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Gold may go up, but use it to diversify

Gold prices in Indian markets touched an all-time high of Rs. 32,300 per 10g on the Multi Commodity Exchange (MCX) on September 6. On the contrary, in international markets, gold has posted a marginal gain since the beginning of the calendar, Rajesh Kumar reports. For a safe future

business Updated: Sep 08, 2012 01:47 IST
Rajesh Kumar

Gold prices in Indian markets touched an all-time high of Rs. 32,300 per 10g on the Multi Commodity Exchange (MCX) on September 6.

On the contrary, in international markets, gold has posted a marginal gain since the beginning of the calendar.

In the international market, gold, after touching the level of $1,900 (Rs. 1.05 lakh) per ounce in September 2011, corrected to test levels under $1,600 per ounce and remained at those levels from May to July but gained about $100 just in the month of August.

Indian markets did not see similar correction in gold prices as the rupee weakened against the dollar and gold being a dollar-denominated commodity, kept its rupee price firm.

Market expectation

Gold prices have moved up in the last few days on the expectation of another round of quantitative easing from the Federal Reserve in the US.



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Quantitative easing happens when the central bank buys assets, primarily bonds, from the market in order to inject money into the system.

The expectation in the market was revived after the minutes of the Federal Open Market Committee (FOMC) meetings held on July 31 and August 1 were released recently.

It said: “Many members judged that additional monetary accommodation would likely be warranted fairly soon unless incoming information pointed to a substantial and sustainable strengthening in the pace of the economic recovery.”

But, in the much anticipated speech at Jackson Hole on August 31, Ben Bernanke, the chairman of the Federal Reserve did not promise anything exclusively on further easing of the monetary policy, but underlined that “the Federal Reserve will provide additional policy accommodation as needed to promote a stronger economic recovery and sustained improvement in labour market conditions in a context of price stability”.

The market is hoping to see a positive outcome from the FOMC meeting scheduled for September 12-13.

Demand trend and price movement

Gold has traditionally been regarded as a safe haven and a hedge against uncertainty, but that definition may be changing now.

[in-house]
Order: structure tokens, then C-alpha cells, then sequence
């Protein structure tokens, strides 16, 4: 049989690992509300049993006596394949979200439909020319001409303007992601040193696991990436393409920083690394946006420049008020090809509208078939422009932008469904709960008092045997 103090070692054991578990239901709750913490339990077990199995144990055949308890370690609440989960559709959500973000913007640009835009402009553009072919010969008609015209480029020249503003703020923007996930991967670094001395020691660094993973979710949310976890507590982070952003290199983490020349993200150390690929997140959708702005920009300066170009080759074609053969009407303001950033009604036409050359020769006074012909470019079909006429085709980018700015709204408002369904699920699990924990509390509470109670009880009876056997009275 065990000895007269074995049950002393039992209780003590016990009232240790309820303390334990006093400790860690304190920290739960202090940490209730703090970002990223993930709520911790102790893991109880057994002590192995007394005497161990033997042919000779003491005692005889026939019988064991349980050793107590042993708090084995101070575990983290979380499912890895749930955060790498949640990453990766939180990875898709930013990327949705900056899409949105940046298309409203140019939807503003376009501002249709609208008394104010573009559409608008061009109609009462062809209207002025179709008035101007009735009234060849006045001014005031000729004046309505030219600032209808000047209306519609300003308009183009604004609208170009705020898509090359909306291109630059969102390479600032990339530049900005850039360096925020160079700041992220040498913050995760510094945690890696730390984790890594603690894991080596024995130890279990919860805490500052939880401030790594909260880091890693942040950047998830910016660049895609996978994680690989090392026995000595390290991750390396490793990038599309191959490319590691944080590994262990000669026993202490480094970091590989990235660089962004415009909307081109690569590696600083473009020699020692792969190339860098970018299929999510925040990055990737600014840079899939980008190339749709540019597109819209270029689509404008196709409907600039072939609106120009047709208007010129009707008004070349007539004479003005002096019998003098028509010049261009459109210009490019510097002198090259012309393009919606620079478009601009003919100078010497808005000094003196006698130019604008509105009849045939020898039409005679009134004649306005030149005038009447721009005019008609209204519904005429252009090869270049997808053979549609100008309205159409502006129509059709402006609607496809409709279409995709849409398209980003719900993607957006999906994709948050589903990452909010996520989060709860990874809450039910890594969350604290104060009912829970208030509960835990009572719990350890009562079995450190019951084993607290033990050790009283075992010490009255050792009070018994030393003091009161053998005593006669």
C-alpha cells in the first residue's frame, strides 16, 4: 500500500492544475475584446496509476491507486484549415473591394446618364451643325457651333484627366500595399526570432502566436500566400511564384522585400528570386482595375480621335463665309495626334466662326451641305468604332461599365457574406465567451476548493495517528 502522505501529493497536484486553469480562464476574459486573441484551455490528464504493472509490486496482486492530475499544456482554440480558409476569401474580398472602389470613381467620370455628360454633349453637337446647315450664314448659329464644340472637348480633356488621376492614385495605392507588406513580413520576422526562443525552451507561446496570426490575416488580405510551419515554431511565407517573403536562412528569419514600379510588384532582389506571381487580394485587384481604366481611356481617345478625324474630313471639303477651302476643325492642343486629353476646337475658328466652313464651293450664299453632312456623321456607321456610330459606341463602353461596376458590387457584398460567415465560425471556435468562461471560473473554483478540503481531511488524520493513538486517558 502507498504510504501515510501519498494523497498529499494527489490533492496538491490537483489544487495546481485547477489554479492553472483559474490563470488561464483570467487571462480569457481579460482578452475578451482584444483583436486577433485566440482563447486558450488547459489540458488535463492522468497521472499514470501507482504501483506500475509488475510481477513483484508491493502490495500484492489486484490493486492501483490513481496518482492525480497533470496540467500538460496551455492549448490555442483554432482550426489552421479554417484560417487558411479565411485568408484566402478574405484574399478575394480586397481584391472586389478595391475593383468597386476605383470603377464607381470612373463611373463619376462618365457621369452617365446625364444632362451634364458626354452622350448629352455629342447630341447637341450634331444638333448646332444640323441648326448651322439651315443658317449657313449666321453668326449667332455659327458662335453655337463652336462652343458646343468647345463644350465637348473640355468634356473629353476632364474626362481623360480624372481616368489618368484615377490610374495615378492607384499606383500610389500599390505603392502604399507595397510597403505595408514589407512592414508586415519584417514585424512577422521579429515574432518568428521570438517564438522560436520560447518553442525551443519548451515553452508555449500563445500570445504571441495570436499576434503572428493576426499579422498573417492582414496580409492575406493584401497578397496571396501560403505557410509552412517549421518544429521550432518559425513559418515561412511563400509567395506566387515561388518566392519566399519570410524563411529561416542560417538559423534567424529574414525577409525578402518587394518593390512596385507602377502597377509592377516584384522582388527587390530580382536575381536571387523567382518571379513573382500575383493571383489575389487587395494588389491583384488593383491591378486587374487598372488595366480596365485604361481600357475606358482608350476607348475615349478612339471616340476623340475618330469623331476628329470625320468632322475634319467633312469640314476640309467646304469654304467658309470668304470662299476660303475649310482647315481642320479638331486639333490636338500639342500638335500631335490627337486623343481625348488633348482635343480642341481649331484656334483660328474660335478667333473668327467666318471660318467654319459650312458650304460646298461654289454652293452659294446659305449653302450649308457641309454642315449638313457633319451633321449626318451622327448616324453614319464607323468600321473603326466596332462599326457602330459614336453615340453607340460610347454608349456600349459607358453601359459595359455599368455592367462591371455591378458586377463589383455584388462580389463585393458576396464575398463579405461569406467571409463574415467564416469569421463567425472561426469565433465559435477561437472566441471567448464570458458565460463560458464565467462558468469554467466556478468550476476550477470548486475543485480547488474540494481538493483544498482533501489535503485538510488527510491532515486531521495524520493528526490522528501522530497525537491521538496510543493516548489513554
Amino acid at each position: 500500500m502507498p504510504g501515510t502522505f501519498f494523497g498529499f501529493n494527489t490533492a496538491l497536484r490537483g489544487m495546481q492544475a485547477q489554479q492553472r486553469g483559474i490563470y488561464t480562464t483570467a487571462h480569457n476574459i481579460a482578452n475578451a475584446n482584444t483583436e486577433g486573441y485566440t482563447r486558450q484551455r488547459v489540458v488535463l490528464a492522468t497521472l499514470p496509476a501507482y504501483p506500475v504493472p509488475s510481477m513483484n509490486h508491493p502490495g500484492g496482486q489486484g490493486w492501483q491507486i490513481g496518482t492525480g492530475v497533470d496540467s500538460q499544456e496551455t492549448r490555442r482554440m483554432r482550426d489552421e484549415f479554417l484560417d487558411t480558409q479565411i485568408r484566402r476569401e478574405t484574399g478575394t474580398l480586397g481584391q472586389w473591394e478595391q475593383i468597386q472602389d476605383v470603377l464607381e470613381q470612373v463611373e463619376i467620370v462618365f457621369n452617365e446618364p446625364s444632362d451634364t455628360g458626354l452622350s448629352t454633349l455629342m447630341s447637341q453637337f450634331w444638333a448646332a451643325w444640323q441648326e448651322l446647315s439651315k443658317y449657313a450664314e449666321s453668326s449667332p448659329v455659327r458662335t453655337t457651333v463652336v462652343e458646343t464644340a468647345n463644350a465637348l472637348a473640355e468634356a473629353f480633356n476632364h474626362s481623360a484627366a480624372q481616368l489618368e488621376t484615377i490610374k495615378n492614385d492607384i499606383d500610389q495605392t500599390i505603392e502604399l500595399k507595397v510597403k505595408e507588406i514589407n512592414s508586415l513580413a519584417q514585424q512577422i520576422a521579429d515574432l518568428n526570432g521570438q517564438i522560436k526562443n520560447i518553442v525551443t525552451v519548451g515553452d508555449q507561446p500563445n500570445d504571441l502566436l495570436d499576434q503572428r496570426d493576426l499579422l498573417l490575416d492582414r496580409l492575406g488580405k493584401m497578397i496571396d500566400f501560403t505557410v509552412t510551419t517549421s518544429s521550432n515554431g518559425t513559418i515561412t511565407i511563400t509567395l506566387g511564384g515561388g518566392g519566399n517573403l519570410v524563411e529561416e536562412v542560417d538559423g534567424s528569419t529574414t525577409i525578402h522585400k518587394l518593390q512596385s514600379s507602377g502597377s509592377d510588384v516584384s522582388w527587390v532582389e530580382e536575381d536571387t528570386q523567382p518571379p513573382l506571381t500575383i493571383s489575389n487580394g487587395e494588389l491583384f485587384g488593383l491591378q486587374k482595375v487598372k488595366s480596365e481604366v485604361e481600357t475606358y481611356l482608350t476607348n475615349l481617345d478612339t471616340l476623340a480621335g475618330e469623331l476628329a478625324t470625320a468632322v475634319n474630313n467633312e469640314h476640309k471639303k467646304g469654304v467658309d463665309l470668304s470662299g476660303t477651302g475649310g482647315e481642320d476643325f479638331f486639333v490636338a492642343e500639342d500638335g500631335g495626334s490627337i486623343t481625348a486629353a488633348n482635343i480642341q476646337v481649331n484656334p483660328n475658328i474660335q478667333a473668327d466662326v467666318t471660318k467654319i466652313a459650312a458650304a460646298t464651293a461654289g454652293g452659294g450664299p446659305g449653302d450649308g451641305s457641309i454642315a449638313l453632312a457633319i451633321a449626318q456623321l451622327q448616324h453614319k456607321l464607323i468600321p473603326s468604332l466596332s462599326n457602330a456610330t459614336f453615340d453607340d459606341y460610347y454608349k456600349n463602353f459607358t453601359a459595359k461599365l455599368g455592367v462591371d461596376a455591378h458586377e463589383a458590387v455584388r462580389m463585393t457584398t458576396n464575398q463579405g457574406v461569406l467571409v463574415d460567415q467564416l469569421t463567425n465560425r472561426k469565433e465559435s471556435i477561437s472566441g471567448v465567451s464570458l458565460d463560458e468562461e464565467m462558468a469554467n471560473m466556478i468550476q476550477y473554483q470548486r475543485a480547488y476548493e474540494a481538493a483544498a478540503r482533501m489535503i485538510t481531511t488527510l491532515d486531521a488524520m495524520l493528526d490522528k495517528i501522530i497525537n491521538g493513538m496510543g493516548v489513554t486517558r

In the last one year, when there was so much uncertainty in the global financial market, gold prices remained more or less stable, which is also reflected by the demand for the yellow metal.

In the June quarter, the total global demand for gold was down 7% with major markets such as India and China showing decline in demand.

“At the moment, gold has moved out of the territory of being the safe haven.,” said Naveen Mathur, associate director (commodities and currencies), Angel Broking Ltd. Mathur explains that it is being driven more by sentiments and a negative correlation with dollar is also playing out.

Put differently, if the dollar remains firm against other currencies, gold prices will remain softer, but any easing from the central bank in the US will weaken the dollar and that will result in higher gold prices.

During the last round of quantitative easing by the Federal Reserve, which was announced in August 2010 and ended in the second quarter of 2011, gold rallied from the level of $1,180 per ounce to $1,500 by the end of June 2011, a gain of about 27%.

As of now, there is no clarity on quantitative easing by the Federal Reserve, and prices will depend on a variety of factors other than the size and tenor of easing, if any.

How the situation pans out in Europe will also be equally important.

Any easing by the European Central Bank will help (though it has hit a roadblock for now).

Meanwhile, Indian buyers should be careful of the currency movement. In case of further easing by the Federal Reserve, more dollars will flow into the Indian market as portfolio and direct investment, which may push the Indian rupee against the dollar and reduce gains to that extent.

What should you do?

Gold price movements are generally speculative as it has no intrinsic value.

It does not pay you interest like bonds do and it does not give dividends like shares do. Also, there is no tool to judge if the prices are overvalued or undervalued.

So should you be buying after gold has crossed another psychological level in the Indian market?

“Gold should be used as a diversifier and hedge against central bank easing which can result in higher inflation and investors should have gold in their portfolio,” said Lakshmi Iyer, head of products and fixed income, Kotak Asset Management Co. Ltd.

Though some experts argue that one should keep about 10-15% of their portfolio in gold, there is no scientific reason for that and one should keep the exposure according to one’s own comfort level.

However, it is also important to underline that one should not depend on the expected price rise in gold and make it a primary investment.

The outlook looks positive for gold, but price movements are not always unidirectional and there could be a correction which is sustained for a long period.

Therefore, as experts argue, gold should be used as a tool to diversify your portfolio and should not form the primary asset class.